A question of what might have been for the French, but over what period of time? To lose a final against the host nation and outplay them over the course of the 80 minutes suggests that France almost got things right. As Greavsie used say, “It’s a funny old game”.
Was Lievremont’s tenure a failure or was he simply an emblem of French rugby? France appeared to enter the World Cup in good form, comfortably beating Ireland in Lansdowne Road, if a touch unsure of their first fifteen. They started well against Japan, had a little wobble, then went out to the front garden and started throwing crockery at each other. It never got much better until the final. The loss to Tonga was abject, the victory against England seemed to come as a surprise to France and the Warburton red card was pivotal in the semi-final win against Wales.
And yet, they could have won the final. This was France’s third final. The previous two had both been non-events for the French, coming on the back of epic semi-final wins. That suggests that France ‘always have a game in them’ but can’t do it on consecutive weekends, which seems to be the crux of the issue. The mental preparation of teams looks to be something that will gain more attention in four years’ time. Bob Casey mentioned the lack of a psychologist in an article reviewing Ireland’s World Cup and coaches will look for any edge when the knock out rounds come. However, France would have needed more than one psychologist to deal with all their issues.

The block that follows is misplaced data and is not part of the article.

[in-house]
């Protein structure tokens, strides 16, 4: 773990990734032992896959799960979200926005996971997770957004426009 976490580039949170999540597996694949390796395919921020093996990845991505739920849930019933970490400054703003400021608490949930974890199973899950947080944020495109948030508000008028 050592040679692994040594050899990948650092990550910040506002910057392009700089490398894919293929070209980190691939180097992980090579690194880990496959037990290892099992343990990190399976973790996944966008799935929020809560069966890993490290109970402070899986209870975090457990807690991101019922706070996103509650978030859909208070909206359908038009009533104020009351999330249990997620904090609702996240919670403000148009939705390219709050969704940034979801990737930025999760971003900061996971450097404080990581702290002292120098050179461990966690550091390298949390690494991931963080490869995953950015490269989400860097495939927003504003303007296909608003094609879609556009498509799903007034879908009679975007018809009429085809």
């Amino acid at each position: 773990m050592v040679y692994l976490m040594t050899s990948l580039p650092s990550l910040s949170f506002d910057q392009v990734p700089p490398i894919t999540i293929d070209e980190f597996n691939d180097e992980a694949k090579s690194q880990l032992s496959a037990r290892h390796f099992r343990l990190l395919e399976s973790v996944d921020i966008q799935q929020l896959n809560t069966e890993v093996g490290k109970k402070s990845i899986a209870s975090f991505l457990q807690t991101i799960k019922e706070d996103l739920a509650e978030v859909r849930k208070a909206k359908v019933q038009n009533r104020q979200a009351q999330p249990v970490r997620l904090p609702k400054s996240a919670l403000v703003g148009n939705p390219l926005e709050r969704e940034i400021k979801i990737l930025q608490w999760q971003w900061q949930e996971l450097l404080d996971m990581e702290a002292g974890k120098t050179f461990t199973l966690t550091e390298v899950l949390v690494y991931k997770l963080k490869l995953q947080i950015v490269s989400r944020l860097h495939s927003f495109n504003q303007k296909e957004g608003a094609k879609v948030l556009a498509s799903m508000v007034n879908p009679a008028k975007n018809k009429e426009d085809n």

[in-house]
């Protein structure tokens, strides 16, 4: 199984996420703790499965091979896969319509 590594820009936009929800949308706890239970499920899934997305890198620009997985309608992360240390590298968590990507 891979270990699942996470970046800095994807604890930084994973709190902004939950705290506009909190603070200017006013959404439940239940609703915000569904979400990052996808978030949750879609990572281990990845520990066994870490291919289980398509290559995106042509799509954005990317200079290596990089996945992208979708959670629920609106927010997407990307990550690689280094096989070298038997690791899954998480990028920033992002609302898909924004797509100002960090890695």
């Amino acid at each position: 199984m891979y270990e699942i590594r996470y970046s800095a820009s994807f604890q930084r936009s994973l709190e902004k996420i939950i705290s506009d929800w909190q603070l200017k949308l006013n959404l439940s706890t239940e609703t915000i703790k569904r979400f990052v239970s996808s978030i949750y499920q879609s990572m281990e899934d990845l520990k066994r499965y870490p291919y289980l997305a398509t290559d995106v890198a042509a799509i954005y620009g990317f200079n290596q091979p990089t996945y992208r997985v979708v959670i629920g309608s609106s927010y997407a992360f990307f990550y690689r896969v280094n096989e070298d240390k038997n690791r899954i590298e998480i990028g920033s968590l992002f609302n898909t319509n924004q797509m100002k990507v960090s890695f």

The performances of Dusautoir and Harinordoquy in the final were stunning, with or without the help of a psychologist. It is rare that an athlete can produce their best performance on the biggest stage. To have two of them play so well was almost enough to win the tournament. Trinh-Duc came off the bench and, rather than be cowed by the lack of confidence shown in him by his coach, looked to show the world what he could do.
But, had Canada not beaten Tonga, France would have out in the group stages. If the French were doing just enough to get through each round, it was a tactic fraught with risk.
The tournament raised more questions than it answered about France. Are French players precious? Do they need their backs to the wall? What is their best team? Are they capable of playing without drama and do we want them to? Can France maintain a standard good enough to win three big test matches back to back? If not, why not?
The Mole does not have the answers to these questions and doubts if Philip Saint Andre will either. What did work for France was selecting the same team on a consistent basis and devolving power to the players, even if this seemed to be have been more of a revolution than a conscious management decision.
This has been the second World Cup in succession where a team has had a dust up with their coach and tripped through to the final. Once would be an accident, twice seems more than a coincidence. Is a siege mentality helpful during the knock out stages as it focuses the mind on the task in hand? France almost beat New Zealand because of their defence, denying them lineout ball at set piece time, denying them space with quick line speed in broken play and denying them counter attacking opportunities through solid ball retention. It was a performance of artisans rather than artists.
Squads preparing for future World Cups will not use France v2.011 as a template, despite how close they came to triumph. Vive la difference!